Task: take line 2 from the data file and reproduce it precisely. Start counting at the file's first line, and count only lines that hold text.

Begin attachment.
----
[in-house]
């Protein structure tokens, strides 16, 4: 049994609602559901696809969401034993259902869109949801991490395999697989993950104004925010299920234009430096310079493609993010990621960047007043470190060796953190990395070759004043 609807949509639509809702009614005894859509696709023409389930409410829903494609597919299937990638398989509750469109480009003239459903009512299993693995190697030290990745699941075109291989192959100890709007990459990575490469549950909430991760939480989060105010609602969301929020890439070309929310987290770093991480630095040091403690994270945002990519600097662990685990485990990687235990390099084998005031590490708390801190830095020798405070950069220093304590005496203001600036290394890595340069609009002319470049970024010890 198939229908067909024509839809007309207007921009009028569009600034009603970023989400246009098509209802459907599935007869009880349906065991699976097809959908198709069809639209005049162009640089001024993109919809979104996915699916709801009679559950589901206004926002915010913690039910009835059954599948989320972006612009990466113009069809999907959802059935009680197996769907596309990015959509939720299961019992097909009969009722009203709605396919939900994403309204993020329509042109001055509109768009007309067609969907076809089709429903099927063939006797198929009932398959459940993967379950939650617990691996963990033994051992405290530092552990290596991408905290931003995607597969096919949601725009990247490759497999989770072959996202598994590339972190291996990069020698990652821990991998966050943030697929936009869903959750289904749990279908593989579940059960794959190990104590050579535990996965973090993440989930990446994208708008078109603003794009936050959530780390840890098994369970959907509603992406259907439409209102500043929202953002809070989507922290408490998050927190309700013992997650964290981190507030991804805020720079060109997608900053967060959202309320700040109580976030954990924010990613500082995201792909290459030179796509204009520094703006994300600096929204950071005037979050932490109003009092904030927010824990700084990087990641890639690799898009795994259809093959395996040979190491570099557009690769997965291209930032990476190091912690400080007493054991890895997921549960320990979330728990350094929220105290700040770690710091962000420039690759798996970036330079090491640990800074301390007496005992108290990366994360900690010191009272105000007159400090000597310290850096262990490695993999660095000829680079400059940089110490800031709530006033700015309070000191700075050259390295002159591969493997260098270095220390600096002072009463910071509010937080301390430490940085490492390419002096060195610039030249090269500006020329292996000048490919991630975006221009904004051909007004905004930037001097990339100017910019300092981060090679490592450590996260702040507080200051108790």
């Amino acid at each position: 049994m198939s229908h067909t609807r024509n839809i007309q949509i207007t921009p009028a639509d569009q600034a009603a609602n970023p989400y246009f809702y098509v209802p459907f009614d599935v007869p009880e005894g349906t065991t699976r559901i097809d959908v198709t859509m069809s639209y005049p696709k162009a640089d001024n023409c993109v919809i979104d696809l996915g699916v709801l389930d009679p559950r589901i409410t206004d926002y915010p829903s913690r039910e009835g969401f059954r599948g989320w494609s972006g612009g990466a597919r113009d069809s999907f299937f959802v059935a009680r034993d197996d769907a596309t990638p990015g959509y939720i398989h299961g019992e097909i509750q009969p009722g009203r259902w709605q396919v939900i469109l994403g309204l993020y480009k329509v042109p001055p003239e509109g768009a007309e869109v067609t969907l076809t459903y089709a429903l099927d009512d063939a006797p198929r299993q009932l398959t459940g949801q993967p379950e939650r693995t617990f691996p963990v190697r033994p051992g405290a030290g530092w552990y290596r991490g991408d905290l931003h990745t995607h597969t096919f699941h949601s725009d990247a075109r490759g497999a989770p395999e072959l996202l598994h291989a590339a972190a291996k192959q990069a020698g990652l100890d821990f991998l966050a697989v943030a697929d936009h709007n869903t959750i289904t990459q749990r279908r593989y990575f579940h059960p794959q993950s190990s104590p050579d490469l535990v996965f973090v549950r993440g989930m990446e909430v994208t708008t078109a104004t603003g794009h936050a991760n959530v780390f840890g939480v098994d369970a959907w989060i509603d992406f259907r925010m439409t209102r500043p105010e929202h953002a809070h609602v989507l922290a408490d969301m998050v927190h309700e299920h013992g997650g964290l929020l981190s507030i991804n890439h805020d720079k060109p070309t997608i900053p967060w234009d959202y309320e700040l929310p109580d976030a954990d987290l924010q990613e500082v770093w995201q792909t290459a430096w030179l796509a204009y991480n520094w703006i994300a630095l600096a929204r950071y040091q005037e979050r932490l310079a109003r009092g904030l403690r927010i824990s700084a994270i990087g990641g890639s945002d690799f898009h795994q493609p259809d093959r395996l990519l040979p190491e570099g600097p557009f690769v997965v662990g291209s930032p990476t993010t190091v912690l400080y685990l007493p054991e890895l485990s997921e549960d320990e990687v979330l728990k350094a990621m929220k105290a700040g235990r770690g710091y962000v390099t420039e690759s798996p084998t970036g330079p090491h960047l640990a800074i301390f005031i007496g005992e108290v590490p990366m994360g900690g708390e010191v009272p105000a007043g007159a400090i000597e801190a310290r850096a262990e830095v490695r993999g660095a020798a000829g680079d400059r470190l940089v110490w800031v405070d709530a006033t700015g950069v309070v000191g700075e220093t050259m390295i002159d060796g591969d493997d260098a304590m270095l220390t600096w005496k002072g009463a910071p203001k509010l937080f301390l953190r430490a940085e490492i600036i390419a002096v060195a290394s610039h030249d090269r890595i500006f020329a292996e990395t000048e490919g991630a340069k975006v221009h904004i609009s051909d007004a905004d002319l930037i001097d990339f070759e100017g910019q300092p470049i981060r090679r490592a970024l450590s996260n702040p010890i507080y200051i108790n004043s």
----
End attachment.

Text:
């Protein structure tokens, strides 16, 4: 049994609602559901696809969401034993259902869109949801991490395999697989993950104004925010299920234009430096310079493609993010990621960047007043470190060796953190990395070759004043 609807949509639509809702009614005894859509696709023409389930409410829903494609597919299937990638398989509750469109480009003239459903009512299993693995190697030290990745699941075109291989192959100890709007990459990575490469549950909430991760939480989060105010609602969301929020890439070309929310987290770093991480630095040091403690994270945002990519600097662990685990485990990687235990390099084998005031590490708390801190830095020798405070950069220093304590005496203001600036290394890595340069609009002319470049970024010890 198939229908067909024509839809007309207007921009009028569009600034009603970023989400246009098509209802459907599935007869009880349906065991699976097809959908198709069809639209005049162009640089001024993109919809979104996915699916709801009679559950589901206004926002915010913690039910009835059954599948989320972006612009990466113009069809999907959802059935009680197996769907596309990015959509939720299961019992097909009969009722009203709605396919939900994403309204993020329509042109001055509109768009007309067609969907076809089709429903099927063939006797198929009932398959459940993967379950939650617990691996963990033994051992405290530092552990290596991408905290931003995607597969096919949601725009990247490759497999989770072959996202598994590339972190291996990069020698990652821990991998966050943030697929936009869903959750289904749990279908593989579940059960794959190990104590050579535990996965973090993440989930990446994208708008078109603003794009936050959530780390840890098994369970959907509603992406259907439409209102500043929202953002809070989507922290408490998050927190309700013992997650964290981190507030991804805020720079060109997608900053967060959202309320700040109580976030954990924010990613500082995201792909290459030179796509204009520094703006994300600096929204950071005037979050932490109003009092904030927010824990700084990087990641890639690799898009795994259809093959395996040979190491570099557009690769997965291209930032990476190091912690400080007493054991890895997921549960320990979330728990350094929220105290700040770690710091962000420039690759798996970036330079090491640990800074301390007496005992108290990366994360900690010191009272105000007159400090000597310290850096262990490695993999660095000829680079400059940089110490800031709530006033700015309070000191700075050259390295002159591969493997260098270095220390600096002072009463910071509010937080301390430490940085490492390419002096060195610039030249090269500006020329292996000048490919991630975006221009904004051909007004905004930037001097990339100017910019300092981060090679490592450590996260702040507080200051108790």